She noted that public distrust towards the vaccine is common in all countries; but in Georgia, an active information campaign on vaccination will start at the end of February when the first doses of the COVID-19 vaccine are imported to Georgia, with hopes of changing the public attitude.
Gabunia added that presently, nine institutions are ready for the Pfizer vaccination, while the process of selecting other institutions is ongoing.
Reportedly, the first doses of the Pfizer vaccine, which has tested over 95% effective against the coronavirus, will arrive in Georgia by late February. Based on the National Plan for Vaccination, the first doses will be administered to healthcare workers. The target group for vaccination will be adults aged above 18, including those who already recovered from the COVID-19 infection.
The Deputy Minister of Health noted that 14,000 individuals have been selected in Georgia to be vaccinated for coronavirus at the first stage, and all of them are medical workers.
Vaccination will be carried out in the cities of Tbilisi, Batumi and Kutaisi.
She noted that the Pfizer vaccine is recommended for individuals over 19 years of age, while the AstraZeneca vaccine, which is expected to arrive in Georgia in March, is recommended for individuals 16+.
“No data is yet available about vaccination efficiency in children,” Gabunia noted.
“Economic growth, jobs and investment promotion are the top priorities of the Georgian government, and business support is of great importance in this process,” said Georgian Prime Minister Giorgi Gakharia at a government meeting with large employers this week.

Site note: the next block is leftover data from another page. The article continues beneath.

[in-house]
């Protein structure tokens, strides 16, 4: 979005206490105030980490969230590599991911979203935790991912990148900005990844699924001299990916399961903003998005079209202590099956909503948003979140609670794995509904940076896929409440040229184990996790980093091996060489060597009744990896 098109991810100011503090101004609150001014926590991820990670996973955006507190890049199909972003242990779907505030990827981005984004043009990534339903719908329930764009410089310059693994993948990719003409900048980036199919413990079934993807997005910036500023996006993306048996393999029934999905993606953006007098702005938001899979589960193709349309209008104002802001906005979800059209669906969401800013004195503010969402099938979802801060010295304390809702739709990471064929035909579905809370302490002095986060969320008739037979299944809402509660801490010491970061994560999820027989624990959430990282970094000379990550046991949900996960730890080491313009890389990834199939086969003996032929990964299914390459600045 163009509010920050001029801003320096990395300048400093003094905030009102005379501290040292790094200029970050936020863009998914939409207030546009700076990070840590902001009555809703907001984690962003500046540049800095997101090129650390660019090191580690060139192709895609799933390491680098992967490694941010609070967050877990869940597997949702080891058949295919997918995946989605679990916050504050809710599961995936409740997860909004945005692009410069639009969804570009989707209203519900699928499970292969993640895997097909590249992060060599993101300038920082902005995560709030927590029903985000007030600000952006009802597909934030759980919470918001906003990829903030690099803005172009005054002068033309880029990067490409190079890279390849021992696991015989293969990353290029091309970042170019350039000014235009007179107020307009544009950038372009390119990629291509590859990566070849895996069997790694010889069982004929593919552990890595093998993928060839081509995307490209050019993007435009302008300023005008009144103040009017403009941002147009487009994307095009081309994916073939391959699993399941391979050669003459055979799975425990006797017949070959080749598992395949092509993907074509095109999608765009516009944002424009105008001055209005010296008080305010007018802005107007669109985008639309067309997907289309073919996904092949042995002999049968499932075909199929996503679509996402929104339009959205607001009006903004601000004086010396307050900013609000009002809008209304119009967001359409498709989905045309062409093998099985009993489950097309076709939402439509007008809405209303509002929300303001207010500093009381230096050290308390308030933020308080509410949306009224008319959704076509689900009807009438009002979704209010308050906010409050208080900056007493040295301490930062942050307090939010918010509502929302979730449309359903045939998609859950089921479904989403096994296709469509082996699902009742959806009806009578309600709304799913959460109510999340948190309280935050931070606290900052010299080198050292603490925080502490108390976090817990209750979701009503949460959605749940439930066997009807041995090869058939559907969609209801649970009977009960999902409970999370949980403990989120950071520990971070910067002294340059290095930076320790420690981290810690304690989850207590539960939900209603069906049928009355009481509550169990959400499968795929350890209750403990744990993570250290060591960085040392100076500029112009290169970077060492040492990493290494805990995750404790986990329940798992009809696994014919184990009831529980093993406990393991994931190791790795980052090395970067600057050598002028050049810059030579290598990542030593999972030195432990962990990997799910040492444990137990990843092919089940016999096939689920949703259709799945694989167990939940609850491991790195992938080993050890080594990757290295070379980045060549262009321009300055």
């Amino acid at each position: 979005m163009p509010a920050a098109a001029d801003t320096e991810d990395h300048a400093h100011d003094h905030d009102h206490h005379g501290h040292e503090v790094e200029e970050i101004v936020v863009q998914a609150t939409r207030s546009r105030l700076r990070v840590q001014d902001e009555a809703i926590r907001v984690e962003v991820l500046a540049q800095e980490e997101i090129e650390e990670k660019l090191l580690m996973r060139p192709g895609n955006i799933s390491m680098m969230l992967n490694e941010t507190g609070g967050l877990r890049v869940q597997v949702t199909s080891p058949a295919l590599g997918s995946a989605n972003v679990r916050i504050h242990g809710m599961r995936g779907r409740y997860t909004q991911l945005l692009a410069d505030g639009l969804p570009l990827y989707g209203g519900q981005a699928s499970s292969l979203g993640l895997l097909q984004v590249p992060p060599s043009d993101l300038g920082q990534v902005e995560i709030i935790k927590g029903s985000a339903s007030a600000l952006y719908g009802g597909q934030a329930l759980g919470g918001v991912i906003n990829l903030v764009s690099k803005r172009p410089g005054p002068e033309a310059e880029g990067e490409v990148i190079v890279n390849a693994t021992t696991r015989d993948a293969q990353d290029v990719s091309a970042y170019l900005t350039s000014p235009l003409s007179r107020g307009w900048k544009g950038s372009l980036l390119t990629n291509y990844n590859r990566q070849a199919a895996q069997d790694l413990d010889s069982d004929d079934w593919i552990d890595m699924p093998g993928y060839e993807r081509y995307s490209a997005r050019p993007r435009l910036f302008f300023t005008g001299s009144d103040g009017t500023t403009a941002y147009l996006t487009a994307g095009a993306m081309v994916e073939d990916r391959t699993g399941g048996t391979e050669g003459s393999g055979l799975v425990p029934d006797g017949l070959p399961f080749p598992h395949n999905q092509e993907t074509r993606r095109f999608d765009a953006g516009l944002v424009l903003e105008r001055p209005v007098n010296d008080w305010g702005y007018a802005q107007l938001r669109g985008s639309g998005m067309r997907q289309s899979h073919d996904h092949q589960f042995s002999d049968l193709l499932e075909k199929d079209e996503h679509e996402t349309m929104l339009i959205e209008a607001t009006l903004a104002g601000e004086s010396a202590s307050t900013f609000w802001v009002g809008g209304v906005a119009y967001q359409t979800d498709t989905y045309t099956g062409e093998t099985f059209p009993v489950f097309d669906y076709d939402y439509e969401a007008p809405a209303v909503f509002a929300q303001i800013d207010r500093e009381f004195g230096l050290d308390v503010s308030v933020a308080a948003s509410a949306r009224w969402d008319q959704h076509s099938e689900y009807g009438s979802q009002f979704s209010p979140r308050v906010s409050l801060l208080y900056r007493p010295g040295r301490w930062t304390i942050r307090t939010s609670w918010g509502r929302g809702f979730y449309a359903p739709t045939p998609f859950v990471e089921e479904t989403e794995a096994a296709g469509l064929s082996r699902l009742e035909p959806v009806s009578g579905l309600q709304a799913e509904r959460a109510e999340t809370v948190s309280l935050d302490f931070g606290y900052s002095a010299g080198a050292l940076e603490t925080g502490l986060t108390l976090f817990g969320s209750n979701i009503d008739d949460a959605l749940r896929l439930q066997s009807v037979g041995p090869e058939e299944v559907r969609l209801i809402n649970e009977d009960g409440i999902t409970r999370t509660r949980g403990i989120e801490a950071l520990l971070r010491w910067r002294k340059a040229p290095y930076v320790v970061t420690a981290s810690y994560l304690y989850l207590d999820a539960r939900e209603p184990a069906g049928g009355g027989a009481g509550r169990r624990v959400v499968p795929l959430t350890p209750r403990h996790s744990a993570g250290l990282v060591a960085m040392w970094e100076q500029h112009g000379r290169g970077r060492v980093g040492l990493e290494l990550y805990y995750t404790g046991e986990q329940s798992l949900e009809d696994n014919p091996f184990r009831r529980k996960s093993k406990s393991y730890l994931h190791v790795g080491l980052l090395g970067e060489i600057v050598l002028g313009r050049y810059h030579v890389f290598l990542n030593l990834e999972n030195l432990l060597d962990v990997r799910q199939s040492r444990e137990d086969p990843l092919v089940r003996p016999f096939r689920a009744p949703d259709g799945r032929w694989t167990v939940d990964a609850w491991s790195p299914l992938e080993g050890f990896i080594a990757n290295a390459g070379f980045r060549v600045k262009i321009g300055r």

The meeting focused on the steps that need to be taken by the joint efforts of both the government and business sector to maintain a competitive position, and the potential for rapid economic recovery in the post-pandemic economic recovery phase.
It was noted that in order to overcome the difficulties caused by the pandemic as soon as possible, and to ease the existing restrictions more boldly, it is crucial to enforce the established rules and regulations, including the proper use of face masks and maintaining social distance.
The PM spoke about the consequences of the restrictions imposed in the country since November and said that the stabilization achieved by the current regulations has given the country the resources to carefully restore tourism, which is one of the main driving forces of the country’s economy, and “add oxygen” to the economic recovery process.
In addition, he said, structural economic reforms will continue in the country, capital expenditures will increase, privatization of state property will accelerate, along with the systemic reform of state-owned enterprises to bring their management closer to the highest standards of corporate governance.
Gakharia reaffirmed readiness to personally engage in the process of resolving issues important to large employers, and to be a guarantor to resolve any problematic issues within the law as soon as possible, including the smooth implementation of projects in the face of pandemic difficulties.
“Economic growth, job creation and the promotion of foreign direct investment are our top priorities, as they are all directly linked to a rapid recovery from the global crisis. I’m always ready to hear concrete proposals from you, and you should know that the door of the government administration is open for your involvement,” the PM told the 40 attendees on Monday, representatives of large businesses operating in various fields.
By Ana Dumbadze